Lamb throughput was higher on the east coast for the week ending the 7th of August (Table 1), which offset lower sheep yardings. NSW yards picked up more new season lambs, and this saw nearly an extra 15k lambs present compared to the week earlier.
The biggest lift was in Victoria, which saw a combined lamb and sheep yarding of 34,436 head. This was more than double the numbers of the week earlier and on par with the five-year weekly average levels in August.
Slaughter numbers are what we’re watching with interest. Combined east coast ovine slaughter was slightly higher than the week earlier as a 3% lift in lambs processed took up space of 12% fewer sheep. In Victoria 136,736 lambs made it to slaughter; a considerable lift on the week prior but still 10% under the five-year average for this time of year.
The Eastern States Trade Lamb Indicator lost 13¢ or 2% to 690¢/kg cwt. Heavy lambs also ended the week lower, losing another 10¢. The significant rainfall event over much of the country gave Restockers another boost of confidence, the National Restocker Lamb indicator was the best performer of the categories this week, gaining 83¢ to 716¢/kg cwt.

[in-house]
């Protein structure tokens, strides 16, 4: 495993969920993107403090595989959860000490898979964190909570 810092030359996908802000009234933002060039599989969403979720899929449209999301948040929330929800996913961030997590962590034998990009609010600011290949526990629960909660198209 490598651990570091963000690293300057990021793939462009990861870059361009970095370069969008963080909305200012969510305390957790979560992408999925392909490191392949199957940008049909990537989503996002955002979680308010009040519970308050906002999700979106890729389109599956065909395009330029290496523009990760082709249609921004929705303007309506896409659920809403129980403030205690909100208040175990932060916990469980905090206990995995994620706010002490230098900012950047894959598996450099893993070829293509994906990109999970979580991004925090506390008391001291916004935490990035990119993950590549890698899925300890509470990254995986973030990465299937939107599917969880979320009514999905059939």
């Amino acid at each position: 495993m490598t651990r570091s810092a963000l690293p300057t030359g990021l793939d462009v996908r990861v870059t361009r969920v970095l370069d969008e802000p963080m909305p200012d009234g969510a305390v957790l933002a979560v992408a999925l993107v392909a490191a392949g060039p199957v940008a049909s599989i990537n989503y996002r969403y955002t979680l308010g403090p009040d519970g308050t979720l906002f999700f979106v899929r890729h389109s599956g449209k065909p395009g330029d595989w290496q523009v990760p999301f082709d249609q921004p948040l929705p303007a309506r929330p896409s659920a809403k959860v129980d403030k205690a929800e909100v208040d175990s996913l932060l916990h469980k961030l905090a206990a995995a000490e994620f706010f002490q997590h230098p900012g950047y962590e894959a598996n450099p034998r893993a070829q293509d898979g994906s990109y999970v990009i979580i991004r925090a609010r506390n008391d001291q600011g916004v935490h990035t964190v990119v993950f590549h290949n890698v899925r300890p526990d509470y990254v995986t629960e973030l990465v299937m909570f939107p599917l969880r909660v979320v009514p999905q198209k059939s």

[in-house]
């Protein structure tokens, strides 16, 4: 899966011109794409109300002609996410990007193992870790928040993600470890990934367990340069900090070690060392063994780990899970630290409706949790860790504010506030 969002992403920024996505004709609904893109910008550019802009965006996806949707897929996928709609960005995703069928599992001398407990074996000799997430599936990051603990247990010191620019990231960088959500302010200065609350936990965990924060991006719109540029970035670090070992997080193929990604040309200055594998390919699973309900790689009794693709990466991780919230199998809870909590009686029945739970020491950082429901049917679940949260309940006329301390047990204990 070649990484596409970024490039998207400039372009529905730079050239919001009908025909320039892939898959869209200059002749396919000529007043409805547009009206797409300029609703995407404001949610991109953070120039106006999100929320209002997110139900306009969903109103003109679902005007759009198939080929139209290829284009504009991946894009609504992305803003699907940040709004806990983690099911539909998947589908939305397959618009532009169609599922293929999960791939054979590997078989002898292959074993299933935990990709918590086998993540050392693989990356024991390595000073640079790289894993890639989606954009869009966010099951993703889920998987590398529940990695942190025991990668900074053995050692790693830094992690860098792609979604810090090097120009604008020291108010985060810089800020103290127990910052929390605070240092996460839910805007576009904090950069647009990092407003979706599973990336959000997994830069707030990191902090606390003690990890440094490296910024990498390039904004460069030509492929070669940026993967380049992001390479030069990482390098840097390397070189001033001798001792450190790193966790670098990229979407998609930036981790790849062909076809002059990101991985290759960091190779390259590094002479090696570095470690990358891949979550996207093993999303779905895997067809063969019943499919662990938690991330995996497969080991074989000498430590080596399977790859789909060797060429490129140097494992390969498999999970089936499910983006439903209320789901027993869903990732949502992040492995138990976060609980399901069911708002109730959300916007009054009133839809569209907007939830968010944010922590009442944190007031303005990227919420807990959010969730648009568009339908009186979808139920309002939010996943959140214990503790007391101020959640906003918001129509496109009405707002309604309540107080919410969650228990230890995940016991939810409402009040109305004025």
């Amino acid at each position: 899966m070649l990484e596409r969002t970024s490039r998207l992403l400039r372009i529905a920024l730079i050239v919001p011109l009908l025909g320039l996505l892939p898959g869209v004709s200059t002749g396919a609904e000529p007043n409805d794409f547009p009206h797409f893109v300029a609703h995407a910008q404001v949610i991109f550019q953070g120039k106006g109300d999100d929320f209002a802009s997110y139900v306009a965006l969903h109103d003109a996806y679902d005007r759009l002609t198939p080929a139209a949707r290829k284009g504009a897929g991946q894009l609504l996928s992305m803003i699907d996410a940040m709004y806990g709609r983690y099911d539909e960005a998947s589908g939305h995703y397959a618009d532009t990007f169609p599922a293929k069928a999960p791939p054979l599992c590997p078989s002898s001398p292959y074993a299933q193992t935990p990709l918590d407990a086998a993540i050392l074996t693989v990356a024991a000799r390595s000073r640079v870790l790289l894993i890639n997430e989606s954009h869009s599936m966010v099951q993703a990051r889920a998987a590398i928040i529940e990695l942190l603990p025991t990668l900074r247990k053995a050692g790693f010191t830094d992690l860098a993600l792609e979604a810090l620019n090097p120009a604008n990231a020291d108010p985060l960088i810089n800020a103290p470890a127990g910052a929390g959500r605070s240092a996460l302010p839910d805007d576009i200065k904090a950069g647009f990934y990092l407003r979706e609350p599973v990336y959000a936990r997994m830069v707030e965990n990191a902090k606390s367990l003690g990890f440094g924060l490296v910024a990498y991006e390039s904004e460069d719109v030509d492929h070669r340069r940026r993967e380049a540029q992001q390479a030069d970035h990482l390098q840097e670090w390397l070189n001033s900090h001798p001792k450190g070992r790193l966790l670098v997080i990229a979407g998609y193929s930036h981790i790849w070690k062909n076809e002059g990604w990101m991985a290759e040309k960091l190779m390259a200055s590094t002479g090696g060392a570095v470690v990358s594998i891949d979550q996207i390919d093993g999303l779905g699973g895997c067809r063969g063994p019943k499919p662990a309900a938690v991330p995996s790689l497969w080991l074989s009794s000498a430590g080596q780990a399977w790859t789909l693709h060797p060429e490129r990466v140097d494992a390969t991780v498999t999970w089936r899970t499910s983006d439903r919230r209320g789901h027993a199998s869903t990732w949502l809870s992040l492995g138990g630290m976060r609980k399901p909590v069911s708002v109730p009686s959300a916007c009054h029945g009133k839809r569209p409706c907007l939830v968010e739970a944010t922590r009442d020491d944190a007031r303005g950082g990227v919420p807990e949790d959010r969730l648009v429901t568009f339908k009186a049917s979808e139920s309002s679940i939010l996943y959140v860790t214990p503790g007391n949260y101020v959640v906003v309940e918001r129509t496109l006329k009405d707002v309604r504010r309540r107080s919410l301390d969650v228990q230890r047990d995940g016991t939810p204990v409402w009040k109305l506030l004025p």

In Western Australia the grass was much greener so to speak. The Western Australian Trade Lamb Indicator, currently sitting at an admirable 755¢/kg cwt after a rise of 109¢ on last week.
There was little movement in the National Mutton Indicator this week, it ended at 530¢/kg cwt on Thursday.
Uncertainty is the theme of lamb and sheep markets at the moment. We will all have eyes on how the new processing restrictions have impacted this week’s Victorian slaughter numbers, when they get released next week. While it may take a couple of weeks to fully adjust schedules, it will provide an indication of where capacity will sit until the end of September. With border issues still causing confusion and the announcement that JBS are closing their Brooklyn facility indefinitely, there are still many challenges for the market to adjust to.